He is one of those “energy guys” who spends most of his nights focused on keeping the opposition’s top guns at bay.
No wonder, then, that Shean Donovan can’t help grinning when he’s reminded he owns the Ottawa Senators’ first goal of the 2008-09 season. Donovan wired a shot past Pittsburgh Penguins goaltender Marc-Andre Fleury on Saturday night in Stockholm to open Ottawa's scoring in the first period.
“That ended up being good,” he said Wednesday after an off-ice workout at Scotiabank Place. “It helped out and whenever you can contribute, it’s fun.”
The low-key response typifies the kind of team-first attitude that head coach Craig Hartsburg has tried to foster among his troops since the opening day of training camp. He sees Donovan as someone who is an ideal fit on the Senators’ fourth line.
“(Donovan) is an experienced guy that competes hard, brings speed and energy,” said Hartsburg. “On that fourth line, that’s what you need.”
There was plenty of that during the Stanley Cup playoffs last spring, when Donovan was one of the team’s top forwards in the first round against the Penguins. His performance prompted general manager Bryan Murray to re-sign the veteran forward to a two-year contract.
Donovan knows exactly what the team expects from him in return.
“They want us to play on a fourth line here that checks with speed and some grit and hit and finish,” he said. “Just make it so you tire out whatever line other teams put out (against you). The coach wants to have enough trust in us so that they can throw us out against anybody and tire them out.”
With two extra bodies on hand in Sweden for their season-opening weekend against the Penguins, the Senators had several candidates to fill those roles. Donovan said it was a matter of being ready to answer the call if and when it came.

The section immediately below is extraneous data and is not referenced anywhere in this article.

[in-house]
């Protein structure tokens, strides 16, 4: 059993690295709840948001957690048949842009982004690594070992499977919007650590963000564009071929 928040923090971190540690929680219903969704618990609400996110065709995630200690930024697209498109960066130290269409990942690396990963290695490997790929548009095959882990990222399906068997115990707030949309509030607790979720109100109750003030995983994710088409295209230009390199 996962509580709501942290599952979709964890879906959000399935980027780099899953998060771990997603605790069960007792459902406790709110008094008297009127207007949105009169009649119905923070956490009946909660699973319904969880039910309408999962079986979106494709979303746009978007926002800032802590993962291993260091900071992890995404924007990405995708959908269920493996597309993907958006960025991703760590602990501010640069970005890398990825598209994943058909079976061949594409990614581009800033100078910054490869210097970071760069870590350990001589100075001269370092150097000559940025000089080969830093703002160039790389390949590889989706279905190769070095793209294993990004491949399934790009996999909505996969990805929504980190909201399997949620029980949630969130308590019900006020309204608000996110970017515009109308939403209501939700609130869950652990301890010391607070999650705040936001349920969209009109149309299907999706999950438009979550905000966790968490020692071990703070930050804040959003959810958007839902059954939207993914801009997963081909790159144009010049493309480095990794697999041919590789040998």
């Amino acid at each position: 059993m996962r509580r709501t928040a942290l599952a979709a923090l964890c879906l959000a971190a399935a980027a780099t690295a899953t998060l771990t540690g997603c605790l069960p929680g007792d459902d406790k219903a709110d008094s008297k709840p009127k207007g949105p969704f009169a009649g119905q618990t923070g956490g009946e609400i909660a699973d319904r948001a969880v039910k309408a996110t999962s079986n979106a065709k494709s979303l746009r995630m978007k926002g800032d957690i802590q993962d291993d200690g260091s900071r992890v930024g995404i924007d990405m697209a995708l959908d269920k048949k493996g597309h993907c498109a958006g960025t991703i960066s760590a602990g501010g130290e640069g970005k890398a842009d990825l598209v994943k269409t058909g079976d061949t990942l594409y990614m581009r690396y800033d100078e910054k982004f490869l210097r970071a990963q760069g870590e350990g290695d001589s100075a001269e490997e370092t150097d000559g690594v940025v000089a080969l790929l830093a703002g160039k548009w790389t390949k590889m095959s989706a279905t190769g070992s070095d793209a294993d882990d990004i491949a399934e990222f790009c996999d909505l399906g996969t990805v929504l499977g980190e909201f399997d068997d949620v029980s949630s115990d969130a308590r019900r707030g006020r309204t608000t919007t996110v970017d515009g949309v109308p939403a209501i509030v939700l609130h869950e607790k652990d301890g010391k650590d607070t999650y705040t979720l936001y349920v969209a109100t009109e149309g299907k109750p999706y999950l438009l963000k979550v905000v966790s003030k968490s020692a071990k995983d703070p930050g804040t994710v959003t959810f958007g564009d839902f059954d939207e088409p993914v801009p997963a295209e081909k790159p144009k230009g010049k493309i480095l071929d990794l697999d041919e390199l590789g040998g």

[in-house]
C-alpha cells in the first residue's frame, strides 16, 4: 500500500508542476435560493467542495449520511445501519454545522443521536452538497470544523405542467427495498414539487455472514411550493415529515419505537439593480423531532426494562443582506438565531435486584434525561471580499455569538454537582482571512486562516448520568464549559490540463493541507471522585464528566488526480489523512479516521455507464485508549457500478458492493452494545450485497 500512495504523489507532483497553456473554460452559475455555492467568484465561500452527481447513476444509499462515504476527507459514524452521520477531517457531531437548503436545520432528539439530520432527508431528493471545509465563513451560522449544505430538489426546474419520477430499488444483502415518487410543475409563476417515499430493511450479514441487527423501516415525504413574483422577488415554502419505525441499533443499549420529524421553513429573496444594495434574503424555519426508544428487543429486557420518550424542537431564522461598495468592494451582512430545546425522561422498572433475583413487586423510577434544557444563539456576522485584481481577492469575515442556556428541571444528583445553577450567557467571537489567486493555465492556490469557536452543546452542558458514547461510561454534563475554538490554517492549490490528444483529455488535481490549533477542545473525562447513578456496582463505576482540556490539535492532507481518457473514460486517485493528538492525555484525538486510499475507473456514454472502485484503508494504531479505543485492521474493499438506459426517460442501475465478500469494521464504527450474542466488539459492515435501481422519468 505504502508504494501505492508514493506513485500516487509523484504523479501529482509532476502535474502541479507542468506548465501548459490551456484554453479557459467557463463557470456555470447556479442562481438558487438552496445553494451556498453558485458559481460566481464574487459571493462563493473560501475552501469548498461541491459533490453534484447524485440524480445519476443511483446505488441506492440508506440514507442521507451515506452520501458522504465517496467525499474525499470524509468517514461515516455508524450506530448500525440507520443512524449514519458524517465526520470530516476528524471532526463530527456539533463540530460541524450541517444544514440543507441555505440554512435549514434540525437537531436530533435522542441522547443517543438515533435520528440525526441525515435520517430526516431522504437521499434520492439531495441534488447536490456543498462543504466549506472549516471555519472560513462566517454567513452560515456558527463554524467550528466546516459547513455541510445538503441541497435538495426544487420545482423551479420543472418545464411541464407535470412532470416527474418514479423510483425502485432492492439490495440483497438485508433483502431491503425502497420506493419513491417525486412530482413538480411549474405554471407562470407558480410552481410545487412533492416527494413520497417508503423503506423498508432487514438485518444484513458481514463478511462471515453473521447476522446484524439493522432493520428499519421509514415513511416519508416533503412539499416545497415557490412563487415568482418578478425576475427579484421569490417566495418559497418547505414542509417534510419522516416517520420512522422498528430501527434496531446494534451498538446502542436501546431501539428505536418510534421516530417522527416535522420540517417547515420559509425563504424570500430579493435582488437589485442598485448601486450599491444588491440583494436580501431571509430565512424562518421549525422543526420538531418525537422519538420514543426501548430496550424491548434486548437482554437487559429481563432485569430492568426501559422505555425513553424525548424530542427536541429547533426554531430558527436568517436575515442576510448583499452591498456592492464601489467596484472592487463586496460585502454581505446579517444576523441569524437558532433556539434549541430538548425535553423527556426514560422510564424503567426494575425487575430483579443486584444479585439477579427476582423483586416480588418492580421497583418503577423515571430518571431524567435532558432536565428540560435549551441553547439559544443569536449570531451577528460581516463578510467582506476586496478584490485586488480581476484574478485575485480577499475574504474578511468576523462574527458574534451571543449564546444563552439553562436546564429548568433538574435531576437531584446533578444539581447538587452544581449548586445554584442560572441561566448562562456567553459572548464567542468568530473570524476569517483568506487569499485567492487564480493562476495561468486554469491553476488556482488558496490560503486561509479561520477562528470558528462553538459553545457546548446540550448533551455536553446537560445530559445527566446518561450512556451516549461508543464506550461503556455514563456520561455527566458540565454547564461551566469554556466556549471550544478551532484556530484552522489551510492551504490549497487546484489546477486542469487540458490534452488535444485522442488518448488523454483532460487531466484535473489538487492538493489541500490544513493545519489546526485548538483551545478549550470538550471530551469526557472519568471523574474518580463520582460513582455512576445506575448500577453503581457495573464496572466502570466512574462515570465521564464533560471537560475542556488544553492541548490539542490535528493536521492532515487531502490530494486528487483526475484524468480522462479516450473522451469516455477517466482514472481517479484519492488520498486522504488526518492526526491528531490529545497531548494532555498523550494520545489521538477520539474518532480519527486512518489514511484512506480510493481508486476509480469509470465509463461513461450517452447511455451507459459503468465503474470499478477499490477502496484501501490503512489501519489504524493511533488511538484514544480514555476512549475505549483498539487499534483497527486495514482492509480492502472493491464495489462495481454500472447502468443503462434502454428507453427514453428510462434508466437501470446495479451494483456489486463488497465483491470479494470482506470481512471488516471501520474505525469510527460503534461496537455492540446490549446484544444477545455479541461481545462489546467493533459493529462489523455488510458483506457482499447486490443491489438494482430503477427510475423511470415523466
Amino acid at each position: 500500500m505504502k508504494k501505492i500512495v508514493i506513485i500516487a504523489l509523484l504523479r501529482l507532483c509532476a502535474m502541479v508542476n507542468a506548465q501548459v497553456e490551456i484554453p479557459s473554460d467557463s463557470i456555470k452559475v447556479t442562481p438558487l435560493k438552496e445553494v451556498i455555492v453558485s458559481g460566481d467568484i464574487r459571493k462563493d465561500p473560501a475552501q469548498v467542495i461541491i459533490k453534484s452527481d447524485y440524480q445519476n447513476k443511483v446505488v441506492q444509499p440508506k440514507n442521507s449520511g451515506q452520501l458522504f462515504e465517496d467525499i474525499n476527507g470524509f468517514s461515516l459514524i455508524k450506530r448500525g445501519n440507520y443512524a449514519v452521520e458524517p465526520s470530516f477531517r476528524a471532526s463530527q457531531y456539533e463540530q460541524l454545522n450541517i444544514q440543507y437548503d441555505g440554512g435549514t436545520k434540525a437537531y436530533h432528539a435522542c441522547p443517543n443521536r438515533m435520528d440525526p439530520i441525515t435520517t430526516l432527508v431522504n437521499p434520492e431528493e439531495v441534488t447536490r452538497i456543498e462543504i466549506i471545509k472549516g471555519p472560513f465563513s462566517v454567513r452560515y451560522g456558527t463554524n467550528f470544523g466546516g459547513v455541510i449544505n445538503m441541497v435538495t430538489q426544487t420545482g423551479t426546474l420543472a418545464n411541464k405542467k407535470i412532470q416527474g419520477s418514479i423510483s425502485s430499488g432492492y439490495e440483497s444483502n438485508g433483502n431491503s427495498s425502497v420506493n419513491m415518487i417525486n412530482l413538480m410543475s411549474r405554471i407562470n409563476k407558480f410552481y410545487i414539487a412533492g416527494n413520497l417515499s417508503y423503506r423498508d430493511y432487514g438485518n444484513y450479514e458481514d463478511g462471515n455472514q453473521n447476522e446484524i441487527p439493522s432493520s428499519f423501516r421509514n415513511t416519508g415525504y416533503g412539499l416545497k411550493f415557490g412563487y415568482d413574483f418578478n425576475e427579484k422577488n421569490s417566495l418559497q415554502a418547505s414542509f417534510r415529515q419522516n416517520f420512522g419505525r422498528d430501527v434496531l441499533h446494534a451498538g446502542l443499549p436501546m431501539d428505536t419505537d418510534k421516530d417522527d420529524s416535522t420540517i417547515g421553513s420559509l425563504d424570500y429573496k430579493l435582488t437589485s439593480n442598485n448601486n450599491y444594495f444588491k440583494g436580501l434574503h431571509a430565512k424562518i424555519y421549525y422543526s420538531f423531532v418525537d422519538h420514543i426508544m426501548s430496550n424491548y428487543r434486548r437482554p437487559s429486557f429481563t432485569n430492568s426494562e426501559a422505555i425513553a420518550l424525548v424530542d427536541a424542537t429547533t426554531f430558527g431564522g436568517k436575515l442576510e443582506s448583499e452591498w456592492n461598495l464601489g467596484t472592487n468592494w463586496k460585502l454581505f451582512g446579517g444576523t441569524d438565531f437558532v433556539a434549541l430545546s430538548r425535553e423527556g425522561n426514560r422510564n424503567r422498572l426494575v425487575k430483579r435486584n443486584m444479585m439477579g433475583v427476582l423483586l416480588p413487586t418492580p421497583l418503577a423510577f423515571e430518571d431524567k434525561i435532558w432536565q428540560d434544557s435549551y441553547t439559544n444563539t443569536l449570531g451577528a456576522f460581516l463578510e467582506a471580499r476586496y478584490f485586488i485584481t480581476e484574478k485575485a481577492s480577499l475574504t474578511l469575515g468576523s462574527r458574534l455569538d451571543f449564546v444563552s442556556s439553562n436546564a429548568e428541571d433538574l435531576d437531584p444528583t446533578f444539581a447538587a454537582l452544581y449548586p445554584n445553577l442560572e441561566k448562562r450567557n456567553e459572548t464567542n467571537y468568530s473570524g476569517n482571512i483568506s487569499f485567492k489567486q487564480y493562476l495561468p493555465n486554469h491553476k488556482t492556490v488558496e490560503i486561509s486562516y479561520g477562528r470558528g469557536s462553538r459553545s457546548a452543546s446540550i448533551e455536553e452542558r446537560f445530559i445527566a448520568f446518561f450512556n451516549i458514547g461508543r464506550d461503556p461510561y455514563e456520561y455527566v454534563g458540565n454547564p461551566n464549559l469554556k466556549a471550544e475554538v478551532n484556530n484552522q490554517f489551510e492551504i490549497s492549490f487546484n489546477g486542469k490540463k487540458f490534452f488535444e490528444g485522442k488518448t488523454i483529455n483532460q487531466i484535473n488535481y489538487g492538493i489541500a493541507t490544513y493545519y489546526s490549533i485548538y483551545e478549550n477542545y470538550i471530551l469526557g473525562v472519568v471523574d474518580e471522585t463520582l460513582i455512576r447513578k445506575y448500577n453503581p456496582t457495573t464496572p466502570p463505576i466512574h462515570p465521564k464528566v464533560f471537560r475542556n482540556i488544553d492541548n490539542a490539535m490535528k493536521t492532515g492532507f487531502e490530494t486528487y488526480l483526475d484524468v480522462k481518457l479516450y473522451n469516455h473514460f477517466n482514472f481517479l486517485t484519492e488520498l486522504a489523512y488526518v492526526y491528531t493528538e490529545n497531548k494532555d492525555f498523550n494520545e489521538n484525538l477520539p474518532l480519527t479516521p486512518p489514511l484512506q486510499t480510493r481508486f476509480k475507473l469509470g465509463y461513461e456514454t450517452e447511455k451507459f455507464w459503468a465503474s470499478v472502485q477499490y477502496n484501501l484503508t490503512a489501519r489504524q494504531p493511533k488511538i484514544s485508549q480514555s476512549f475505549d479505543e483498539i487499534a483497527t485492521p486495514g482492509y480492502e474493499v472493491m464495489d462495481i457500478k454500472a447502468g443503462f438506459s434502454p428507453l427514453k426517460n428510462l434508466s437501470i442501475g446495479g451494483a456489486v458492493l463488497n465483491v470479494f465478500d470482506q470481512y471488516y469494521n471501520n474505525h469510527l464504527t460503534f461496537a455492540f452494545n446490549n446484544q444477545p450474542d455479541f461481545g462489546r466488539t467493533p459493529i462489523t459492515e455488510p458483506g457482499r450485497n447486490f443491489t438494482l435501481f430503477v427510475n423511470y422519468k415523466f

“You want to play every night, so you work hard to get in the lineup and play,” he said. “It’s a team here and it’s about winning – you just try to help out and do whatever you can. You’ve just got to be ready and whenever you get your chance, you go out there and do as well as you can.
“You want to be in there for the first game and you want to be in there for all of them. All 82 is kind of the goal.”
Fisher ‘hopeful’ he’ll face Red Wings
Centre Mike Fisher (groin) skated on his own Wednesday morning at the Bell Sensplex but said it’s still too soon to declare himself ready to face the Detroit Red Wings on Saturday at Scotiabank Place (7 p.m., CBC, Team 1200).
“I’m hopeful. We’ll see how it goes the next few days,” he said. “It’s still not up to going really hard but I’m just ramping it up a little every day and trying to strengthen it as much as possible so it doesn’t happen again.
“It’s a big game (Saturday) and I want to play. If I feel like I’m ready to play, I will.… It’s disappointing but I can’t control it. You can’t sit here and hang your head about it. The only thing I can control is to work as hard as I can to get back. I’ve been through this before and it could be a lot worse. I’ll be back soon and ready to go.”Around the boards
When Alex Auld
backstopped the Sens to a 3-1 victory over the Penguins on Sunday, he became only the third goaltender in National Hockey League history to win his debut start with five different teams. The others: Lorne Chabot and Phil Myre, a former Senators goaltending coach … Fewer than 750 tickets remain for Saturday’s home-opener against the Wings.